In theory, he argued, a city could prevent occupancy of a new office building until the developer comes up with the needed housing "credits." Just what a credit would count for and how much it would be worth would be up to further discussion, as well as market forces, he added.
He said wants to hear from academics first before moving forward with the idea.
The council also voted Tuesday on the conditions under which it can appeal Planning Commission decisions. Over the last few months, there have been several long discussions about whether the council should automatically be expected to take on certain Planning Commission decisions, or if it should just be notified by staff when the Planning Commission makes decisions about significant projects. Ultimately, council members voted 4-1, with Combs opposed, to allow the Planning Commission to make decisions for projects of a certain size.
The council defined those projects triggering notification as: any commercial bonus level development in the Bayfront area or in the El Camino Real/Downtown specific plan area; any commercial project exceeding 10,000 net new square feet; or any mixed-use project meeting one of the first two criteria and that has less than two-thirds of the project's square footage dedicated to housing.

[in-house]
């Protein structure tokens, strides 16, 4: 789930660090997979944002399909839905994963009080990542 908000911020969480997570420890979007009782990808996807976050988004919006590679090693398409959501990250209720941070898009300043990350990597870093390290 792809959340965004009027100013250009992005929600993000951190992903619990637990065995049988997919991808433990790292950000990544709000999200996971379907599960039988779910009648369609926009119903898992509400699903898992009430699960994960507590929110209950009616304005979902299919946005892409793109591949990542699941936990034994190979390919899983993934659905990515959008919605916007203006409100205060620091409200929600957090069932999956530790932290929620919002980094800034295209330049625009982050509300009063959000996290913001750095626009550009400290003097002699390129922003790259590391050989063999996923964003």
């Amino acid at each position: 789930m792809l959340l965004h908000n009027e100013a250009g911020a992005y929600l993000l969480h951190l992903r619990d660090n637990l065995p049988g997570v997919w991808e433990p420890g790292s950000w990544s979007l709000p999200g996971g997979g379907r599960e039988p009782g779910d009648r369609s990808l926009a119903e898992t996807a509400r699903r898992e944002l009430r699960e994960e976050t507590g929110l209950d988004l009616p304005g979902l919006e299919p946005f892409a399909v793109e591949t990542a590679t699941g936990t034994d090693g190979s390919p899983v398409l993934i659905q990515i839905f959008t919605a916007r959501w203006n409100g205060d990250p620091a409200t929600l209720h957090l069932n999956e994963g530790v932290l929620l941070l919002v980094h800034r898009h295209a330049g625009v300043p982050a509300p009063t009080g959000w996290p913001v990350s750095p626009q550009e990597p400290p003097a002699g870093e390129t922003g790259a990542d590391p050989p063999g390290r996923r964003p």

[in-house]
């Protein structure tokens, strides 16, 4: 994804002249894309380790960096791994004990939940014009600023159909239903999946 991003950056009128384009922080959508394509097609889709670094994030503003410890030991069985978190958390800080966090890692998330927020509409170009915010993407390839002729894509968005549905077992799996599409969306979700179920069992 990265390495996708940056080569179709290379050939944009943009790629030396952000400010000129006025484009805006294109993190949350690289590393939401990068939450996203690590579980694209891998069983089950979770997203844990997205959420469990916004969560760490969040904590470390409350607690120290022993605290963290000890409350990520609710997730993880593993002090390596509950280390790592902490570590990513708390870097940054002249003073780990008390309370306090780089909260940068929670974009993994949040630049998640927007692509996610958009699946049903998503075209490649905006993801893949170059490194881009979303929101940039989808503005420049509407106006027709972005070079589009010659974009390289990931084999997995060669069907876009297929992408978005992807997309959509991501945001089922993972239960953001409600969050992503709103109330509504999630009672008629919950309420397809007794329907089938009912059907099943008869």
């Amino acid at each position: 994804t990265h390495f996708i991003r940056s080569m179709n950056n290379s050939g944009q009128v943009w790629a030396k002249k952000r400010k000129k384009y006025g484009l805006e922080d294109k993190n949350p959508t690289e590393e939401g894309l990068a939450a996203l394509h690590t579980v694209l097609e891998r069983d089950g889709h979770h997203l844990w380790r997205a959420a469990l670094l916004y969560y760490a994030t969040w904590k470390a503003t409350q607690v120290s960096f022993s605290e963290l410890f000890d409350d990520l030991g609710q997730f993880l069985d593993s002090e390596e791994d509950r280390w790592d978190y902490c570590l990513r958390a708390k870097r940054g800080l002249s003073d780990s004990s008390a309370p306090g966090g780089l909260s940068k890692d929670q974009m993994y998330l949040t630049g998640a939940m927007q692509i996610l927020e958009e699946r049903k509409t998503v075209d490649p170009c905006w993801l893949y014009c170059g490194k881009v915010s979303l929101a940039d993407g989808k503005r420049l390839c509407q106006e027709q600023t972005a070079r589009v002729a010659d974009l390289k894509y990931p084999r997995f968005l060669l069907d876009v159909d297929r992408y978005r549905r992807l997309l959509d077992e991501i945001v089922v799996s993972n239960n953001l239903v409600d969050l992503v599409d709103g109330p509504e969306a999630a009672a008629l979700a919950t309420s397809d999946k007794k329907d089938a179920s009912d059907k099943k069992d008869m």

In addition, at Councilwoman Nash's request, the council will also be notified when the Planning Commission approves a "statement of overriding considerations" for an environmental impact review — a document indicating that the commission accepts the claim that a project has environmental effects that can't be mitigated. It would also be alerted when a notice of preparation is released for any development project, indicating the start of the environmental review process, through the council's public email inbox.
Combs, a former planning commissioner, said he favors more direct involvement of the City Council in taking on decisions delegated to the Planning Commission. Even a discussion about the possibility of a moratorium, he argued, indicates "things have gone wrong."
"More than two dozen people spoke in favor of a moratorium," he said. "They were speaking about something ... a sense that the city had gone in the wrong direction. ... It became clear that one way to respond to that concern ... was to make sure the City Council was having the final say."
This story contains 1201 words.
Stories older than 90 days are available only to subscribing members. Please help sustain quality local journalism by becoming a subscribing member today.
If you are already a subscriber, please log in so you can continue to enjoy unlimited access to stories and archives. Subscriptions start at $5 per month and may be cancelled at any time.